Joshua Chery and Corey David, from the CMCC basketball team, pose for a photo in front of the athletic department’s new video screen. (Andree Kehn/Sun Journal)

AUBURN — FOX’s introduction to the 2018 World Series, narrated by New England Patriots coach Bill Belichick, left an impression on Central Maine Community College men’s basketball coach Dave Gonyea.

“Was that powerful or what? I might show it to my kids at practice tonight,” he said. “It talks about the culture of winning, and the culture you promote. Obviously, I’ve worked really hard to create that culture here. So has (women’s coach) Andrew (Morong).”

Gonyea could show his team the inspiring video on the school’s new 24×13-foot video board inside of the Kirk Hall gym. The board is the first of a number improvements planned for the gym, which also include a new scorer’s table with LED video display and new bleachers.

Their surroundings may be changing, but the Mustangs themselves are quite familiar, which has them believing they can do even more winning than last year. Thirteen players return from the 2017-18 team, which finished 19-6 (12-4 in the Yankee Small College Conference) and fell in the conference semifinals.

“The part that I’m very excited about is a lot of these guys have worked extremely hard over the summer because this is their second year and they all want a scholarship to get out of here,” Gonyea said.

Leading the top returning contributors is sophomore forward Josh Chery, a USCAA second-team All-American last year, sophomore point guard Corey David, and sophomore forward Cody Tozier.

“There are three or four key kids back, which is really going to help,” Gonyea said. “And (among) the new kids coming in, I think there are two or three that are really going to step in and help.”

“I think we’ve got a complete team,” he added. “We’ve got different roles that kids can do, and I’m really optimistic about it.”

Chery, the Mustangs leading scorer (13.2 ppg) and rebounder (8 rpg) last season, is a force in CMCC’s up-tempo attack. The 6-foot-4 Weymouth, Massachusetts, native has a knack for finishing strong at the rim, as his 56 percent shooting from the floor last year would indicate.

“He has turned any body fat he had into muscle,” Gonyea said. “He’s an absolute beast. He’ll get you a double-double every night. I expect him to be a dominating player, and I expect him to get a scholarship.”

Gonyea admits it can be tough to convince players that they can earn scholarships and All-American honors in his system, which seeks to sap opponents of their energy and will by constantly rotating fresh legs onto the floor.

“The leader of the team may play 24 minutes, not 40,” Gonyea said. “It’s a tough pill to swallow when you want to be an All-American. But with our style of play …l and I try to explain to the kids, we’re never going to have the most talent, but nobody is going to outwork us and nobody is going to outplay us. We’re just going to keep coming, coming and coming with waves of kids. I’m able to convince the kids it works that way, versus everyone else who’s got three or four studs and they ride those horses to the end.”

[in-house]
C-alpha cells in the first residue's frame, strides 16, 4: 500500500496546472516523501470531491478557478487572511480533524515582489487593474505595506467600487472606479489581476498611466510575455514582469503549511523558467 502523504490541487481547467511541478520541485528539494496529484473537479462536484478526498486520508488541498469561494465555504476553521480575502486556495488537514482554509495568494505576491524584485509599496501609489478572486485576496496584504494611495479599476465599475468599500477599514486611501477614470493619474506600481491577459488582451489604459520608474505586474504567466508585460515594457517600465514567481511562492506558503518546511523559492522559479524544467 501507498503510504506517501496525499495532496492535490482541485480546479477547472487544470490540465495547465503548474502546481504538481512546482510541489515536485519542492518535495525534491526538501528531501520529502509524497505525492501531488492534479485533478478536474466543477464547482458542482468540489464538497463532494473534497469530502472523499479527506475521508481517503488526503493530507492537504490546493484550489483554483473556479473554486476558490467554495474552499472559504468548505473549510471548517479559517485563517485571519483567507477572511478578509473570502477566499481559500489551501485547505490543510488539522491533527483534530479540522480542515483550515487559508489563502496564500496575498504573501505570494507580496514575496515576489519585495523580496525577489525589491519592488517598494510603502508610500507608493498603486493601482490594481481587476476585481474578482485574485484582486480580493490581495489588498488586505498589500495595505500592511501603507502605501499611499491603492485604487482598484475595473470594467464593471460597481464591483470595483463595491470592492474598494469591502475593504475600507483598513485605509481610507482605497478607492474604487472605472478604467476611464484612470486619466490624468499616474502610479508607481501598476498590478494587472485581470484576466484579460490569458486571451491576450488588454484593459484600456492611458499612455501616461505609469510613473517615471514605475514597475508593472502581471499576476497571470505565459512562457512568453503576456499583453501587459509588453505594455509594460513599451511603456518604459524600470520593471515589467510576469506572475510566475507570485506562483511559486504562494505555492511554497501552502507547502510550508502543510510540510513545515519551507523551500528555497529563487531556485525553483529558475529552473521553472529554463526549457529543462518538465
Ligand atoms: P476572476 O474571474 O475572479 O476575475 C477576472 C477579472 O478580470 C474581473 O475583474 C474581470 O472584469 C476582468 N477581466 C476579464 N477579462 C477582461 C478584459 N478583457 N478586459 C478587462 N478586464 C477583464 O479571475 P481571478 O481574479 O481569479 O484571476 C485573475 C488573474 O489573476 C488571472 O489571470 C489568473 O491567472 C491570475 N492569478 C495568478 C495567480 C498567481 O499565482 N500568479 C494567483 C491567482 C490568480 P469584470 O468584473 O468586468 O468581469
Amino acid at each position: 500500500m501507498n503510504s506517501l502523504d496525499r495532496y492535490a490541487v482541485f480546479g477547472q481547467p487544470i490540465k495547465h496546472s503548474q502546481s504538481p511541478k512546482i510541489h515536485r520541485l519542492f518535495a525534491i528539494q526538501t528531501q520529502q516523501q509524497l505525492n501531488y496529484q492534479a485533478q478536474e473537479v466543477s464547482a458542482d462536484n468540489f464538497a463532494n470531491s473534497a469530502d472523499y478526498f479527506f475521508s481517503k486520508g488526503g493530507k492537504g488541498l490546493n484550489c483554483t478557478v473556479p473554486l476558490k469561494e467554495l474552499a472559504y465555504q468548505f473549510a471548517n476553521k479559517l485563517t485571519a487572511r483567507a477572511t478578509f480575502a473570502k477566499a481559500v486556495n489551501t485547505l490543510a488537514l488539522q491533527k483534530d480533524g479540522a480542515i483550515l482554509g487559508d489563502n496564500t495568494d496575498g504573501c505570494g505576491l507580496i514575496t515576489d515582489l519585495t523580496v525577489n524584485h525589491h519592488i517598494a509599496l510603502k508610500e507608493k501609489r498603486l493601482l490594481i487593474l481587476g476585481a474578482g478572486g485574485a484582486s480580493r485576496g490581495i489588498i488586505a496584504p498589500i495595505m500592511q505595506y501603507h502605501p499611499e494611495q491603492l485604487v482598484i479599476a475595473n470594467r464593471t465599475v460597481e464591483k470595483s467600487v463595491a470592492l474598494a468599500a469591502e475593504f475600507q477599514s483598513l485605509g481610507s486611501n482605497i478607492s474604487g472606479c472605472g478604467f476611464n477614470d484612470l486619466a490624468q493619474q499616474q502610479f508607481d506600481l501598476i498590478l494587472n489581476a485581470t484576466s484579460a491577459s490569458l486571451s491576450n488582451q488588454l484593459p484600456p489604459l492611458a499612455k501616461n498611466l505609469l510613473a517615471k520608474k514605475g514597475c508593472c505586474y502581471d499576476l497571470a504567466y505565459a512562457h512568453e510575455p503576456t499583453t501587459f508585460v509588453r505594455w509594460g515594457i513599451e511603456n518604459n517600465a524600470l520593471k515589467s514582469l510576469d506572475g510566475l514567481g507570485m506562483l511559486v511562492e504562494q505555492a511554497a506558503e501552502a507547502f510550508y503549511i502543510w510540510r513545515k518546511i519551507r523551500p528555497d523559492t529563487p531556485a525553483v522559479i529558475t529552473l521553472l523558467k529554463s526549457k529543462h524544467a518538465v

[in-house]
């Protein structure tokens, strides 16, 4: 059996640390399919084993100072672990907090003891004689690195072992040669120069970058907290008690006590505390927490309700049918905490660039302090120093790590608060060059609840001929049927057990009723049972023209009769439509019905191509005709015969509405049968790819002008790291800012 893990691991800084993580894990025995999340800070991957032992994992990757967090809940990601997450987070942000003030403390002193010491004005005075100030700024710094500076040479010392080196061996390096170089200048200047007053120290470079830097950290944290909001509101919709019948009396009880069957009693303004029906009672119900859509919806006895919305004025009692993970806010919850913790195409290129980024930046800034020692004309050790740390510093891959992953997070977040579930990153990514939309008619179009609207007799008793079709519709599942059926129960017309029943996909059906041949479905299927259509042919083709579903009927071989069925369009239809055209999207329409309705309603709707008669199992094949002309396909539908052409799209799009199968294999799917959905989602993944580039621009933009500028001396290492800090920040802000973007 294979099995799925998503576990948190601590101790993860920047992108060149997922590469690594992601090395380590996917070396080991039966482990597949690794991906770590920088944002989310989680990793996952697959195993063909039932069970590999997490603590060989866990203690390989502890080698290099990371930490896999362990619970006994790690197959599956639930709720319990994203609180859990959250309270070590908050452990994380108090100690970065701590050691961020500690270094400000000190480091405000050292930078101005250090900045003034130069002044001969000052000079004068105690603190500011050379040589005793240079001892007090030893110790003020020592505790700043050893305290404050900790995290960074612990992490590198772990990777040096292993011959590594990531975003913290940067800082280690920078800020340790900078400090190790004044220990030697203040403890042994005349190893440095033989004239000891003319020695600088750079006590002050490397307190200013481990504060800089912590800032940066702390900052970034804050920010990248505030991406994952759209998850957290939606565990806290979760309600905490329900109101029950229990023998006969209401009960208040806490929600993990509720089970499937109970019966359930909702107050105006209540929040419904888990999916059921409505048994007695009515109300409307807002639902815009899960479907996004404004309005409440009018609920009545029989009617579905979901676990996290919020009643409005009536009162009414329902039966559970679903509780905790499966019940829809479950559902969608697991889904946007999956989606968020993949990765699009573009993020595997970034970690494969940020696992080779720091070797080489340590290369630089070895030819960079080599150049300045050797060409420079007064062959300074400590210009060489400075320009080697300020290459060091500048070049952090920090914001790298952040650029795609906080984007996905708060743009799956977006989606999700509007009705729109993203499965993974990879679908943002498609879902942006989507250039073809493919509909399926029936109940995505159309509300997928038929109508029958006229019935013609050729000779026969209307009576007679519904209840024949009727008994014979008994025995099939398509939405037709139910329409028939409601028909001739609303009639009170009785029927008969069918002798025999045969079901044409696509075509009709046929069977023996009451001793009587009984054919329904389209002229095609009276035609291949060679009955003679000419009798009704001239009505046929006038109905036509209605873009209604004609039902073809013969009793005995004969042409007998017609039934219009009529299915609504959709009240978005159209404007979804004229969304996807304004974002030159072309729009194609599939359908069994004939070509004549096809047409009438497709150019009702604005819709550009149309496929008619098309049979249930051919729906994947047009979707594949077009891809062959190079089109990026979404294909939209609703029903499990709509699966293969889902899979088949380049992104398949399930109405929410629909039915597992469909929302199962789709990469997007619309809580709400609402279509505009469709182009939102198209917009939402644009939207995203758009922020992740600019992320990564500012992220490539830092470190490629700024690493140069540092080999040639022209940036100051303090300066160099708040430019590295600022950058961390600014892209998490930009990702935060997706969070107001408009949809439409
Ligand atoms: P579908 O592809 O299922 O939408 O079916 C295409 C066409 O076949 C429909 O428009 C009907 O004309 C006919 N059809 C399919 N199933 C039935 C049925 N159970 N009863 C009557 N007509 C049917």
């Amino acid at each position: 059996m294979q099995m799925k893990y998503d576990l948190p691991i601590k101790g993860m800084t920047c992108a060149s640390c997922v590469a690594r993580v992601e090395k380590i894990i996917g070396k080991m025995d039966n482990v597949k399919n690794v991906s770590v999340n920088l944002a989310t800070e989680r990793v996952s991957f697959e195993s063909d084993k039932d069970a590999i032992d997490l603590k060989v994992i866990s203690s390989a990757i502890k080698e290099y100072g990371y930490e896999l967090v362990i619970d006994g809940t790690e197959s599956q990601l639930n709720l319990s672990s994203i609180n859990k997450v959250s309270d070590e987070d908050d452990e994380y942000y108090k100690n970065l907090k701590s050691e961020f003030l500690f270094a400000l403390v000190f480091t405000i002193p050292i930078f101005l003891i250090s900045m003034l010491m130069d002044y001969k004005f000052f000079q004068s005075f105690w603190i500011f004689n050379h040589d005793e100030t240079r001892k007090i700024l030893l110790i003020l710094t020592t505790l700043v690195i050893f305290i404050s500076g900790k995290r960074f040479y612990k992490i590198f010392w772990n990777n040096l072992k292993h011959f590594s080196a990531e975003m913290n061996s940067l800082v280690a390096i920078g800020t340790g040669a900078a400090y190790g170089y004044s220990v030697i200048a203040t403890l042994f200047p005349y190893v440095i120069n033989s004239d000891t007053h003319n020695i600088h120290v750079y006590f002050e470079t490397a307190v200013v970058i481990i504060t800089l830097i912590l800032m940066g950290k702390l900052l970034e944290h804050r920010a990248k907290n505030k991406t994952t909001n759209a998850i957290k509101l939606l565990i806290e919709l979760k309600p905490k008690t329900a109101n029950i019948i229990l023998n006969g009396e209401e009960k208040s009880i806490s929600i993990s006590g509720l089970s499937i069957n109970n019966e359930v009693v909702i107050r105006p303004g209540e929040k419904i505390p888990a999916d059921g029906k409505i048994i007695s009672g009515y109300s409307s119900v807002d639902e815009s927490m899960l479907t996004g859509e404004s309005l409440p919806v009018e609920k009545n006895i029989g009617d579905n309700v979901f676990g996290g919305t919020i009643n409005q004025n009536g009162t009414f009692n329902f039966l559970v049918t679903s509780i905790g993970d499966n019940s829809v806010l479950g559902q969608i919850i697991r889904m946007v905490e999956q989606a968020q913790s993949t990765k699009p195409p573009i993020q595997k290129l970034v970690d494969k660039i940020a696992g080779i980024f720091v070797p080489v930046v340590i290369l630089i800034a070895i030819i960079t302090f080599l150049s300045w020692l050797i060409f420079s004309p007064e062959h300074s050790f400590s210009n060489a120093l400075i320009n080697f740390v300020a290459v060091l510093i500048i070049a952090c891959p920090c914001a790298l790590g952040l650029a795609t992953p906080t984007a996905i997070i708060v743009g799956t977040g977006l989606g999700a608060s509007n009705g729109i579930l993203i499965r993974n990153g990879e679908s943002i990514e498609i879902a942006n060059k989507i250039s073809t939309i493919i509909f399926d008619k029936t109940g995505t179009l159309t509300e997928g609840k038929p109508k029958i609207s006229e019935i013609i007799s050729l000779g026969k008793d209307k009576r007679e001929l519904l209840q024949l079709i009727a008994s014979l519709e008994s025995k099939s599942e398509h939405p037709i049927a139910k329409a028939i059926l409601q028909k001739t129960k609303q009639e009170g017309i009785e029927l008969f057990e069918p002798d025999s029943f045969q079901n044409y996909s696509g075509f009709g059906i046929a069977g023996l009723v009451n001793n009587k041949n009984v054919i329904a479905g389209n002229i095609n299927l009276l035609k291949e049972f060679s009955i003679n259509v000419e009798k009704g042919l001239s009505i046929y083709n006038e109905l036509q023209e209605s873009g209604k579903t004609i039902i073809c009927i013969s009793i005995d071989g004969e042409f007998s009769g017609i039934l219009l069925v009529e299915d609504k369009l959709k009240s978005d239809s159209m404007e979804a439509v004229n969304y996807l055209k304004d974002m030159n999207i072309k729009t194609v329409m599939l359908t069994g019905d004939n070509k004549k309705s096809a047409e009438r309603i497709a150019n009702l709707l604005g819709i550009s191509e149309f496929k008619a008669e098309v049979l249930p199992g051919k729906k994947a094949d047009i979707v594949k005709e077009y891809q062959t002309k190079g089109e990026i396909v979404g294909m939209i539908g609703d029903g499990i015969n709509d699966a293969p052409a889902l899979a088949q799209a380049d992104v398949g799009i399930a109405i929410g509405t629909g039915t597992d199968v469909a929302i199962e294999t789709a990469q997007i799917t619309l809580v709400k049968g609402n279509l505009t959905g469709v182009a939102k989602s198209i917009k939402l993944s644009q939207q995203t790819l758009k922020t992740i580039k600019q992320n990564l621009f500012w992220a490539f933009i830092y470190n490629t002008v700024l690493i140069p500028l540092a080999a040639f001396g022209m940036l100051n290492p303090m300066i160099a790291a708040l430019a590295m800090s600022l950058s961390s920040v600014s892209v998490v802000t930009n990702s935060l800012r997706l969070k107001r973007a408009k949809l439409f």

Playing time isn’t an issue for Chery when he and his teammates can get more accomplished in just a few seconds than most teams.

“I love getting up and down the floor, the fast pace, the dunks, just the plays that make everyone’s jaws drop and say, ‘How did they just do that in 2.2 seconds?'” Chery said with a smile. 

Everyone on the floor is expected to have the pedal to the metal at all times, but as the point guard, David is often the one closest to the accelerator.

The 6-foot Ocala, Florida, native contributed eight points and a team-leading 3.3 assists per game. Often, those assists come without David crossing midcourt.

“It’s fun getting the ball, and I don’t really have to take more than two dribbles and we’re already getting a basket, or I’m throwing it over the top to Josh or Cody or whoever it may be,” David said. “It’s really fun to just continuously score. It’s good to get my teammates involved, and it’s better for me getting them excited for scoring.”

“He’s another one who’s really turned a corner,” Gonyea said of David. “He’s become a leader both on and off the court and has dramatically improved his game.”

Junior guard Elijah Barbour provides more firepower for the Mustangs. The long list of returners includes forward/center and Leavitt alum Jack Sylvester, Rangeley guard Ricky Thompson, and the Australian trio of Kenny Huynh, Cam Duncan and Freddy Webb. Freshman Matt Allard makes it an Aussie quartet.

Gonyea spent three weeks of his summer in Australia, much of it in Darwin, the capital of the sparsely populated Northern Territory.

“I’m just amazed how popular we are over there,” Gonyea said. “Darwin is like the Maine of Australia. When I got there, I’m not exaggerating, when the doors opened to the airport there was a camera crew waiting for me at 10 o’clock at night.”

Joining Allard among the newcomers is 6-foot-6 forward Jair Johnson of Springfield, Massachusetts, who Gonyea expects to make an immediate impact. There is also a strong local contingent consisting of Oxford Hills’ Chris St. Pierre and Atreyu Keniston.

Gonyea has 21 players on the roster, not an unusually high number for him, and takes advantage of the numbers to create a competitive atmosphere.

“Practice is loud. It’s boisterous. It’s energetic. The kids are really into it, because for a lot this is their last hurrah,” said Gonyea, who is 20 wins shy of 500 for his 24-year career.

The Mustangs think they can put an exclamation point on that last hurrah with a YSCAA title and by giving Gonyea his 13th USCAA national tournament appearance.

“Last year we did a lot of good things, and now we just want to get to that next step and go to nationals,” David said. 

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